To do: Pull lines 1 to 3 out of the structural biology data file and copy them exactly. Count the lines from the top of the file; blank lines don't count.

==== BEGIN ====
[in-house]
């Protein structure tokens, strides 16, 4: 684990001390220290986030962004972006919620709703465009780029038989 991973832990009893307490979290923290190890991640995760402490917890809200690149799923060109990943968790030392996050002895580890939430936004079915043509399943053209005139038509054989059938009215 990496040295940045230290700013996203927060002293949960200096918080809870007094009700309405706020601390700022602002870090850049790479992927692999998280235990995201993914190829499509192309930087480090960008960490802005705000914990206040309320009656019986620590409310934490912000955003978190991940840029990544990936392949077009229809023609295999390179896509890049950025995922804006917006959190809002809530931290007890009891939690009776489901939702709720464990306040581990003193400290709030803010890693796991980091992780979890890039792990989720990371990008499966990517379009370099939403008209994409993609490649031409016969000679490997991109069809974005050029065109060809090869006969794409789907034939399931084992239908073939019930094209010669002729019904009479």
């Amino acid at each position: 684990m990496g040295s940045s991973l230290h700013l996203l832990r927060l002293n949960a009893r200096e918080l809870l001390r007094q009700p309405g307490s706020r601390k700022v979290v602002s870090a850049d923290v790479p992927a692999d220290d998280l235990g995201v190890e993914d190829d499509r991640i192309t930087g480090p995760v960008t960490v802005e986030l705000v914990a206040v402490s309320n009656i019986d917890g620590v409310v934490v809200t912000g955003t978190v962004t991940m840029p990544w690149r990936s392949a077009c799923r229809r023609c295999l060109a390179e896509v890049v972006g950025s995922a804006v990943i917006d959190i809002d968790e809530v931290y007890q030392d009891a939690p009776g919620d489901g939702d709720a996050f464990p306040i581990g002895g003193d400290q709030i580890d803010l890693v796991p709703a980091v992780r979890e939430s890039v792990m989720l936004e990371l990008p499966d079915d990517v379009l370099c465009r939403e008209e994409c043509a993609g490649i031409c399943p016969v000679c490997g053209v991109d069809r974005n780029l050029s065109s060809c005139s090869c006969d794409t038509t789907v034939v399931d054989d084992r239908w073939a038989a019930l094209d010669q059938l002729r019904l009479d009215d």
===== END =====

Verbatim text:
[in-house]
């Protein structure tokens, strides 16, 4: 684990001390220290986030962004972006919620709703465009780029038989 991973832990009893307490979290923290190890991640995760402490917890809200690149799923060109990943968790030392996050002895580890939430936004079915043509399943053209005139038509054989059938009215 990496040295940045230290700013996203927060002293949960200096918080809870007094009700309405706020601390700022602002870090850049790479992927692999998280235990995201993914190829499509192309930087480090960008960490802005705000914990206040309320009656019986620590409310934490912000955003978190991940840029990544990936392949077009229809023609295999390179896509890049950025995922804006917006959190809002809530931290007890009891939690009776489901939702709720464990306040581990003193400290709030803010890693796991980091992780979890890039792990989720990371990008499966990517379009370099939403008209994409993609490649031409016969000679490997991109069809974005050029065109060809090869006969794409789907034939399931084992239908073939019930094209010669002729019904009479």
């Amino acid at each position: 684990m990496g040295s940045s991973l230290h700013l996203l832990r927060l002293n949960a009893r200096e918080l809870l001390r007094q009700p309405g307490s706020r601390k700022v979290v602002s870090a850049d923290v790479p992927a692999d220290d998280l235990g995201v190890e993914d190829d499509r991640i192309t930087g480090p995760v960008t960490v802005e986030l705000v914990a206040v402490s309320n009656i019986d917890g620590v409310v934490v809200t912000g955003t978190v962004t991940m840029p990544w690149r990936s392949a077009c799923r229809r023609c295999l060109a390179e896509v890049v972006g950025s995922a804006v990943i917006d959190i809002d968790e809530v931290y007890q030392d009891a939690p009776g919620d489901g939702d709720a996050f464990p306040i581990g002895g003193d400290q709030i580890d803010l890693v796991p709703a980091v992780r979890e939430s890039v792990m989720l936004e990371l990008p499966d079915d990517v379009l370099c465009r939403e008209e994409c043509a993609g490649i031409c399943p016969v000679c490997g053209v991109d069809r974005n780029l050029s065109s060809c005139s090869c006969d794409t038509t789907v034939v399931d054989d084992r239908w073939a038989a019930l094209d010669q059938l002729r019904l009479d009215d």